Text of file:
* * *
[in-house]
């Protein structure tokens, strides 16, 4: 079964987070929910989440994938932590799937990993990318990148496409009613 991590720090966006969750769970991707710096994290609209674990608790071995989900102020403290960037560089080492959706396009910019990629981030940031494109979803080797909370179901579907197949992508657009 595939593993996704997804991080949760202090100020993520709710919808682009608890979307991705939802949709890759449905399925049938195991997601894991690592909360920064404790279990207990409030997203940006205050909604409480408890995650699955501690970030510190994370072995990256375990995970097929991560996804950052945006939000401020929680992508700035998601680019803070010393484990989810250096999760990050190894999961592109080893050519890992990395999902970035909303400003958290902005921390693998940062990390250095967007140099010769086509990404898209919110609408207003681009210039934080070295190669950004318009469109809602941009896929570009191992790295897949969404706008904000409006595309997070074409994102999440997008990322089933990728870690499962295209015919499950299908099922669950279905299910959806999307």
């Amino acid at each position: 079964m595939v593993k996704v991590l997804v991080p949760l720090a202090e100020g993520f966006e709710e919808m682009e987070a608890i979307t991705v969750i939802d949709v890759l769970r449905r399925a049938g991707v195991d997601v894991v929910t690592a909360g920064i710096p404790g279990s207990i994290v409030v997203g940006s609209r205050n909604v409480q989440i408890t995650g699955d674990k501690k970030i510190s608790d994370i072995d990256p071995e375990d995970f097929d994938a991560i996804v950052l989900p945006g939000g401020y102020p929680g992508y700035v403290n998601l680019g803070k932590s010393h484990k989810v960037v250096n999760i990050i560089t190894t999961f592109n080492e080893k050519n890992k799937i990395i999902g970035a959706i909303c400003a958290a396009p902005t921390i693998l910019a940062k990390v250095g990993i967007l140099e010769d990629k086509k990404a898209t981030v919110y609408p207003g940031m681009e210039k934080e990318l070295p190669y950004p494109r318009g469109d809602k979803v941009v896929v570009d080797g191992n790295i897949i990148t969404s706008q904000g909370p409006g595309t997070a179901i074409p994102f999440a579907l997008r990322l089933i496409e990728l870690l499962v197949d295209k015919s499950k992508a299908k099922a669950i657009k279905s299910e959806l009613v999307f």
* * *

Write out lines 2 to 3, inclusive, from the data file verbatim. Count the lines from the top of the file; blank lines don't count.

């Protein structure tokens, strides 16, 4: 079964987070929910989440994938932590799937990993990318990148496409009613 991590720090966006969750769970991707710096994290609209674990608790071995989900102020403290960037560089080492959706396009910019990629981030940031494109979803080797909370179901579907197949992508657009 595939593993996704997804991080949760202090100020993520709710919808682009608890979307991705939802949709890759449905399925049938195991997601894991690592909360920064404790279990207990409030997203940006205050909604409480408890995650699955501690970030510190994370072995990256375990995970097929991560996804950052945006939000401020929680992508700035998601680019803070010393484990989810250096999760990050190894999961592109080893050519890992990395999902970035909303400003958290902005921390693998940062990390250095967007140099010769086509990404898209919110609408207003681009210039934080070295190669950004318009469109809602941009896929570009191992790295897949969404706008904000409006595309997070074409994102999440997008990322089933990728870690499962295209015919499950299908099922669950279905299910959806999307």
């Amino acid at each position: 079964m595939v593993k996704v991590l997804v991080p949760l720090a202090e100020g993520f966006e709710e919808m682009e987070a608890i979307t991705v969750i939802d949709v890759l769970r449905r399925a049938g991707v195991d997601v894991v929910t690592a909360g920064i710096p404790g279990s207990i994290v409030v997203g940006s609209r205050n909604v409480q989440i408890t995650g699955d674990k501690k970030i510190s608790d994370i072995d990256p071995e375990d995970f097929d994938a991560i996804v950052l989900p945006g939000g401020y102020p929680g992508y700035v403290n998601l680019g803070k932590s010393h484990k989810v960037v250096n999760i990050i560089t190894t999961f592109n080492e080893k050519n890992k799937i990395i999902g970035a959706i909303c400003a958290a396009p902005t921390i693998l910019a940062k990390v250095g990993i967007l140099e010769d990629k086509k990404a898209t981030v919110y609408p207003g940031m681009e210039k934080e990318l070295p190669y950004p494109r318009g469109d809602k979803v941009v896929v570009d080797g191992n790295i897949i990148t969404s706008q904000g909370p409006g595309t997070a179901i074409p994102f999440a579907l997008r990322l089933i496409e990728l870690l499962v197949d295209k015919s499950k992508a299908k099922a669950i657009k279905s299910e959806l009613v999307f």